The third work from 2167's initial program is "The Hunt," a piece of live-action immersive cinema by Toronto-based Cree/Métis filmmaker Danis Goulet. Her dystopian sci-fi follows a family hunting on sovereign Mohawk territory when they're stopped by a trespassing police surveillance orb. It's about how these Mohawk people are dealing with encroachment, she says, and how they're subverting the technologies intended for their subjugation.

The Hunt by Danis Goulet. (Courtesy of TIFF)

In the face of so much loss — of language and culture and land — the act of imagining the future is vital for Indigenous peoples, says Goulet. "I think there's this incredible movement right now to push for the revitalization of our languages, to assert our sovereignty and to assert Indigenous presence in a way we haven't seen before. All of that is pushing towards a future that doesn't look anything like the past." And the exercise of future thinking isn't mere speculation — it affects our present-day discussions, attitudes and actions. "As a young country grappling with these bigger questions — which, yes, will create a lot of discomfort...if we, as a so-called polite nation, can find a way to embrace that discomfort in the interest of becoming more mature and more understanding of ourselves, the better it will be for everyone."

We're in a number of cultural and societal ruts; what we require is some serious acts of imagination to help us envision just how things could be different.- Jason Lewis, co-director of Initiative for Indigenous Futures

VR is such a natural medium for such exercises, explains Initiative for Indigenous Futures co-director Jason Lewis — whose lab team helped produce the Postcommodity and Benesiinaabandan works — because it is itself a metaphor for the future. "It's long been part of our Future Imaginary." And though it's seldom acknowledged by the digital art and industries crowd, Indigenous creators have been involved since the beginning of the medium. One of the very first VR artworks in Canada was "Inherent Rights, Vision Rights" by the Coast Salish artist Lawrence Paul Yuxweluptun, which was produced between 1991 and 1993 at the Banff Centre for the Arts for the Art and Virtual Environments Project.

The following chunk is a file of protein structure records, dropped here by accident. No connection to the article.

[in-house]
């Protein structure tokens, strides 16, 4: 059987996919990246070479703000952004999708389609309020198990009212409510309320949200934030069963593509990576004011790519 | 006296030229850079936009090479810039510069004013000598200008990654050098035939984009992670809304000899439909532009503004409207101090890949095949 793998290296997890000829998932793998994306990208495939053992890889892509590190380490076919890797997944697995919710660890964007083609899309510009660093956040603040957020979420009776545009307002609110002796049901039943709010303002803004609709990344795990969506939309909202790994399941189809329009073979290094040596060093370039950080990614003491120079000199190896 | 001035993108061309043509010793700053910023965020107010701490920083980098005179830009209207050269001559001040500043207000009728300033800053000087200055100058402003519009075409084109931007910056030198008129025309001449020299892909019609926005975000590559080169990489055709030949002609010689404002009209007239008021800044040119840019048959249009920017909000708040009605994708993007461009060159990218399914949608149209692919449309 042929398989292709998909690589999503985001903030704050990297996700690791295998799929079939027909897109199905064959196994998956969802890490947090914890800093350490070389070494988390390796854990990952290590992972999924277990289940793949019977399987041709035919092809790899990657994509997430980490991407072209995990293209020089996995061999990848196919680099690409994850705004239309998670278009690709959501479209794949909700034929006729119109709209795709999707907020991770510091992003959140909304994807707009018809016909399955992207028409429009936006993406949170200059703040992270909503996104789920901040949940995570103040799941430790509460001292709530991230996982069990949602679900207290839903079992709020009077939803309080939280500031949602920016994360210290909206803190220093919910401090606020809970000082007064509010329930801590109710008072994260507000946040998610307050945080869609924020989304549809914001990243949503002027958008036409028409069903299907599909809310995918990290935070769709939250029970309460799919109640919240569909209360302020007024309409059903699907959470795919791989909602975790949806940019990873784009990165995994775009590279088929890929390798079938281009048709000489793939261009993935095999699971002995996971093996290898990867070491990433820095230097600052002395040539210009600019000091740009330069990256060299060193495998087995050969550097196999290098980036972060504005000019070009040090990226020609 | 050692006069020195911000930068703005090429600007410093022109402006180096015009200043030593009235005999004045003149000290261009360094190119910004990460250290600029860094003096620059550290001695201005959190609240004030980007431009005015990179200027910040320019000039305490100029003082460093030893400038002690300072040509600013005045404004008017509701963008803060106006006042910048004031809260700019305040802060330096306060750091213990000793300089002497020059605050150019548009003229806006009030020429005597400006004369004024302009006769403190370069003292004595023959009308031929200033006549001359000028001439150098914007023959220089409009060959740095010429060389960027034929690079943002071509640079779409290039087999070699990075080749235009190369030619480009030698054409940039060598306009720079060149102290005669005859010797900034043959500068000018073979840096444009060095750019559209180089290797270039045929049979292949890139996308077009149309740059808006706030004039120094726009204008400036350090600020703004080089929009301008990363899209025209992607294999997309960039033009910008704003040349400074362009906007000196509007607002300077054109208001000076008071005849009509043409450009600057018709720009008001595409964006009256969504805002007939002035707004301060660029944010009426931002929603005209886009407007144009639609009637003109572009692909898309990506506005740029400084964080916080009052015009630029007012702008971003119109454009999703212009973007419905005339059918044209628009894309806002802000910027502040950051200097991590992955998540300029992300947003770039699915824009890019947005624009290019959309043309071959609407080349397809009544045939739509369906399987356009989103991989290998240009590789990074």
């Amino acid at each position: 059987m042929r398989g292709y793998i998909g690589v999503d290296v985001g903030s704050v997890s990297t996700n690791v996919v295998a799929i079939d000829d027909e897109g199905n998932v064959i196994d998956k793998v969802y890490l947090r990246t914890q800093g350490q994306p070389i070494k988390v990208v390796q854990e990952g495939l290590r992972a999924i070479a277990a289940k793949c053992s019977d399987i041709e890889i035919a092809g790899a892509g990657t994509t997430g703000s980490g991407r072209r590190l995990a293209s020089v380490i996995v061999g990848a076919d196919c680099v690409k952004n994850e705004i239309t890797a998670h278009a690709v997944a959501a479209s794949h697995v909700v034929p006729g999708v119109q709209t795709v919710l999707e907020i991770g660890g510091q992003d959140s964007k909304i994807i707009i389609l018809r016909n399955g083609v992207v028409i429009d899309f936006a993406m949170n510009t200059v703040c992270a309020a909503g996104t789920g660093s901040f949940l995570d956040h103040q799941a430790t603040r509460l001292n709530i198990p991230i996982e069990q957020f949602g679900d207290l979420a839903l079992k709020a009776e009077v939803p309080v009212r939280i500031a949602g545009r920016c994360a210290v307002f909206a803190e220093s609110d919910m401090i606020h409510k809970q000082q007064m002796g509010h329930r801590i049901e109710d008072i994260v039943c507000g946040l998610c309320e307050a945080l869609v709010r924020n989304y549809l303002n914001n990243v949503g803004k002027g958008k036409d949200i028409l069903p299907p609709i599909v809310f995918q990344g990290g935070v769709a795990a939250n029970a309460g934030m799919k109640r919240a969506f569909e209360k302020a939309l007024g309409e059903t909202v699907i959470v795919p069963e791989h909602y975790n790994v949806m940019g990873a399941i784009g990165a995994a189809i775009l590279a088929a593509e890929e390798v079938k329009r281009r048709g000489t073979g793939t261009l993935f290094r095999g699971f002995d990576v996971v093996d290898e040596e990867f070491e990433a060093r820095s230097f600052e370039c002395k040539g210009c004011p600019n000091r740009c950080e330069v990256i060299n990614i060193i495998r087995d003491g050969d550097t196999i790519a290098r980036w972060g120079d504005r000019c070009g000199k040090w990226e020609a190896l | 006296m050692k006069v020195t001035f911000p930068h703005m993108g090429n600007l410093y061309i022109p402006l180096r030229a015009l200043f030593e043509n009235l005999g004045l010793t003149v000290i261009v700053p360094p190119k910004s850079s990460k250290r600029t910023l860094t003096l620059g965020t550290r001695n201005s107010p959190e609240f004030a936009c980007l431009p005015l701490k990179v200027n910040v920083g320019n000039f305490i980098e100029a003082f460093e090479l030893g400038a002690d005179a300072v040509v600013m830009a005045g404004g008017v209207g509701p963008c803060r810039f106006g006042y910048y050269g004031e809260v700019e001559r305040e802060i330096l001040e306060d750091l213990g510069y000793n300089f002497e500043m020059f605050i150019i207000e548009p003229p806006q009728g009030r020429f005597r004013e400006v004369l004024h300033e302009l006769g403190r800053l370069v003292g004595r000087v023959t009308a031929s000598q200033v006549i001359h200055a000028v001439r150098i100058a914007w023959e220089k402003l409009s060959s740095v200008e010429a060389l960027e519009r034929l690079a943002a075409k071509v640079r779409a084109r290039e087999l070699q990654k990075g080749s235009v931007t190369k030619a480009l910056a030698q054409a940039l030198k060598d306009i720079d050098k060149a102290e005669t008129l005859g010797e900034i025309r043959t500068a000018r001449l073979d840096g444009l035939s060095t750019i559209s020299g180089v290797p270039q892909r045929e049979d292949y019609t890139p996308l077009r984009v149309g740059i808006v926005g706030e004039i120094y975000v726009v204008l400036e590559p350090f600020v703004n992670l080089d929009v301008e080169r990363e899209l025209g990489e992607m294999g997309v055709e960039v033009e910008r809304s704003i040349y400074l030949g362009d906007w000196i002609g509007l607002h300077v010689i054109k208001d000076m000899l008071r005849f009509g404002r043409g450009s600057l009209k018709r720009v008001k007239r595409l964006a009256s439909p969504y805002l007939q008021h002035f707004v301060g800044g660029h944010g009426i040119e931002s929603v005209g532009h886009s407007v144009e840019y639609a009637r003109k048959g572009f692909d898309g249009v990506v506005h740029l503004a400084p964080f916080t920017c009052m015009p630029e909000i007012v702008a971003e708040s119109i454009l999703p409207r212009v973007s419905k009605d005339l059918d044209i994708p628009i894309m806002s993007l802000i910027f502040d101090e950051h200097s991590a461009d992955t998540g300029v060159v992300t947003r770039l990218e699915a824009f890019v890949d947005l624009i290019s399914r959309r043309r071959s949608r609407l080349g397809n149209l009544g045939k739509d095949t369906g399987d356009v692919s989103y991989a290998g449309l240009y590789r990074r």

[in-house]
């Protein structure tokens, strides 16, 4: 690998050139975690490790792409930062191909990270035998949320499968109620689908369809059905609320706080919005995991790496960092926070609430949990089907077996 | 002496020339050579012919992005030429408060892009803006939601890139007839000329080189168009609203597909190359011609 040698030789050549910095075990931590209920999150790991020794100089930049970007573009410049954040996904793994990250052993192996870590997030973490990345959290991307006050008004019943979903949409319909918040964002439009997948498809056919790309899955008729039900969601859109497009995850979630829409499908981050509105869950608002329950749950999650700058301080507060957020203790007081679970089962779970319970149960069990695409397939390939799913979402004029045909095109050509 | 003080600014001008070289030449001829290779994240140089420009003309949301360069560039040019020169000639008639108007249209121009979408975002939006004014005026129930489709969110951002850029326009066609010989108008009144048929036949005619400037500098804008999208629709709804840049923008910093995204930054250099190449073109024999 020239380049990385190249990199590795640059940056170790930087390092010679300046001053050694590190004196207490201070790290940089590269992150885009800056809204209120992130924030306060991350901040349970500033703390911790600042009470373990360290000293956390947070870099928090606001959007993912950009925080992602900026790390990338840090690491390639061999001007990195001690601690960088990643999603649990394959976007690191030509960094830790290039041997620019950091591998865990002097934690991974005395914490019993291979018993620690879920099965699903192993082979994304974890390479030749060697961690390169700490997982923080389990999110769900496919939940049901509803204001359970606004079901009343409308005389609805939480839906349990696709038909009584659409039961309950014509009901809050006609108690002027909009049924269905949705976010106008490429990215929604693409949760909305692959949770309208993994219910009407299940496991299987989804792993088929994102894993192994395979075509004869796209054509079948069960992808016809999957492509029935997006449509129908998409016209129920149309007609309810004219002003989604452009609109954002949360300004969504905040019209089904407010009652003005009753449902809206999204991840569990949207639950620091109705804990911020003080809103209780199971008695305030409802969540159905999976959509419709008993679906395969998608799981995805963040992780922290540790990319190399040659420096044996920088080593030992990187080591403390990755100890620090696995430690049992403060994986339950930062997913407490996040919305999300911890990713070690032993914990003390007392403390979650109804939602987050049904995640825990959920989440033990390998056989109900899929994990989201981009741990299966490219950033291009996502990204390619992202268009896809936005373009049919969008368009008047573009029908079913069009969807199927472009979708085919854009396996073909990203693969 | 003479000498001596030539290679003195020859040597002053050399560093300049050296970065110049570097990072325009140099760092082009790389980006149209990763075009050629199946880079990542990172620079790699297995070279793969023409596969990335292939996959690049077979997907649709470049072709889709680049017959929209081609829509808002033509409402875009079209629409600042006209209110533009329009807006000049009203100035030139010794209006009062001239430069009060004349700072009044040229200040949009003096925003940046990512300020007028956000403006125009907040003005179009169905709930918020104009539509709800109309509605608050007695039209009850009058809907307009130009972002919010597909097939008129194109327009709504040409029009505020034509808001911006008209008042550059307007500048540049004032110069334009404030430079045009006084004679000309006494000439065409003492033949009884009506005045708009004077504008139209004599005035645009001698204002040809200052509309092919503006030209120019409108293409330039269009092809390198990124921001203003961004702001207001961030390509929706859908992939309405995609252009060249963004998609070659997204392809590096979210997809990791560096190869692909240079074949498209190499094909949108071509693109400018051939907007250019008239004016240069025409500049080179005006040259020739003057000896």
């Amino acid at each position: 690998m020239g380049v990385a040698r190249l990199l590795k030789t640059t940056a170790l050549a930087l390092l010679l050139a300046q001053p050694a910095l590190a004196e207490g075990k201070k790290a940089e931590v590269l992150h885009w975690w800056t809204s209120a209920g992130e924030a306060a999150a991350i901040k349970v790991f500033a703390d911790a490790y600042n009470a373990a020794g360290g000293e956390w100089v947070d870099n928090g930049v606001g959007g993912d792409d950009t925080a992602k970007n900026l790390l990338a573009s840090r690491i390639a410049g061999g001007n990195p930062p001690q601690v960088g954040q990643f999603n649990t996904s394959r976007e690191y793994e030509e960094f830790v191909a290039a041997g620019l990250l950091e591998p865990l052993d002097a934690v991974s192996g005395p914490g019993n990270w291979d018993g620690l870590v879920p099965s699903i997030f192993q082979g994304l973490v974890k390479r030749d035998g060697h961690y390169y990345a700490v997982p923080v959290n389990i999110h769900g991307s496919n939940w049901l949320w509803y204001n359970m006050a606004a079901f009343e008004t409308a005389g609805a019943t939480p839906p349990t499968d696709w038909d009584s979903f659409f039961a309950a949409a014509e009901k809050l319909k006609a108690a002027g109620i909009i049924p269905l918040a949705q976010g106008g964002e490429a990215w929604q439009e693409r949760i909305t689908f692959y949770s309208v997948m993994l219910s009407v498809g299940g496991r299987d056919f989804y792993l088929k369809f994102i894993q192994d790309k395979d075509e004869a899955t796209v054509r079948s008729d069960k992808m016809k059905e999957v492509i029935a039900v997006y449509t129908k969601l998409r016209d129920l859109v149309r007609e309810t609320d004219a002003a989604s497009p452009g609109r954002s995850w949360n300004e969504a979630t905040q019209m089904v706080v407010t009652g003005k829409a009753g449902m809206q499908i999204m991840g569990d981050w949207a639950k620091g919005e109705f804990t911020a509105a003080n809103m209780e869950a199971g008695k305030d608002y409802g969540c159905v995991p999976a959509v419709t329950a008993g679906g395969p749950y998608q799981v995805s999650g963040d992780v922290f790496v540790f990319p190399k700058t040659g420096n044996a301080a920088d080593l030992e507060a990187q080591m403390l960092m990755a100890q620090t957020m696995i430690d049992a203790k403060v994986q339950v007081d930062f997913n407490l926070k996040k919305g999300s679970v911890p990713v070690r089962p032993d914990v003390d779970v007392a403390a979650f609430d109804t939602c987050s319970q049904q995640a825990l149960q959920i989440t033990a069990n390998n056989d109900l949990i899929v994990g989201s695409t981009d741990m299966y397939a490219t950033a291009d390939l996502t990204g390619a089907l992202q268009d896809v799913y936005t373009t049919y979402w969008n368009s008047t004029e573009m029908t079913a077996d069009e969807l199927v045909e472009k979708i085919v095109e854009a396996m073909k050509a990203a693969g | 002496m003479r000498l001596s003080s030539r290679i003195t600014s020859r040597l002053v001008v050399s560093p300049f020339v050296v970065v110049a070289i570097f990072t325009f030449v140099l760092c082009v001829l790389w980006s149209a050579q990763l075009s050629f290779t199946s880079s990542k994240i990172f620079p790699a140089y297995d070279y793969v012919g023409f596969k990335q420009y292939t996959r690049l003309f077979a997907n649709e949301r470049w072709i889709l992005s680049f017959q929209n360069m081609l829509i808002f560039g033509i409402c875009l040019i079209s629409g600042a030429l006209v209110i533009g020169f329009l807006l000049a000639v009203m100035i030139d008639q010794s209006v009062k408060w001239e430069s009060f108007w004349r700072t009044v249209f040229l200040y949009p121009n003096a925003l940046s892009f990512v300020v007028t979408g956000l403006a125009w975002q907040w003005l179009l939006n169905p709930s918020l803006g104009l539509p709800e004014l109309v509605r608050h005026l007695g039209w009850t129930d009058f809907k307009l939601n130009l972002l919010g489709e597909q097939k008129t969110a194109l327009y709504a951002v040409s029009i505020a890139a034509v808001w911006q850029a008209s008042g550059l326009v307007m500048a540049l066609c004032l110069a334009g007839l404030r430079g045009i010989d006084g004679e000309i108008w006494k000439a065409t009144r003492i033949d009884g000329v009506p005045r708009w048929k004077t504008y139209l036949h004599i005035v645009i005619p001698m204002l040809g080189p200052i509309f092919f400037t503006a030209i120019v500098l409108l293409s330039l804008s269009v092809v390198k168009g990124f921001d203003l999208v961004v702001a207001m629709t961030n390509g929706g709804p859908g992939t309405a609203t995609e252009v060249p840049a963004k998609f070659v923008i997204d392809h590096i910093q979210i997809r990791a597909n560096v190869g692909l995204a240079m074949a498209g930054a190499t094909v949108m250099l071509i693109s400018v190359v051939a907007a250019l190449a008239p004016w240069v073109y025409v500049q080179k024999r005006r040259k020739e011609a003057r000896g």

At the time, the Silicon Graphics workstations used to build Yuxweluptun's vision cost roughly $500,000. Now, there are desktop tools capable of similarly empowering creators. A smartphone can be made into a viewer. The technology and the know-how has never been so accessible; that's why it seems this latest VR wave might actually take, Lewis says. And that's why, at this moment, it's so important for Indigenous creators to get involved, sharing their voices and world views — and, in turn, shaping how the nascent technology develops.

"It's amenable to dreaming big and crazy and making things that people haven't seen before," Lewis says. "We're in a number of cultural and societal ruts; what we require is some serious acts of imagination to help us envision just how things could be different."

The attendant's instructions return with new meaning: sometimes you have to look around to find what you need.

2167. Through August 13. TIFF Bell Lightbox. Toronto.


Chris Hampton is a Hamilton-based freelance arts and culture writer. His work has appeared elsewhere in The New York Times, the Toronto Star, The Globe and Mail, The Walrus, and Canadian Art. Find him on Instagram: @chris.hampton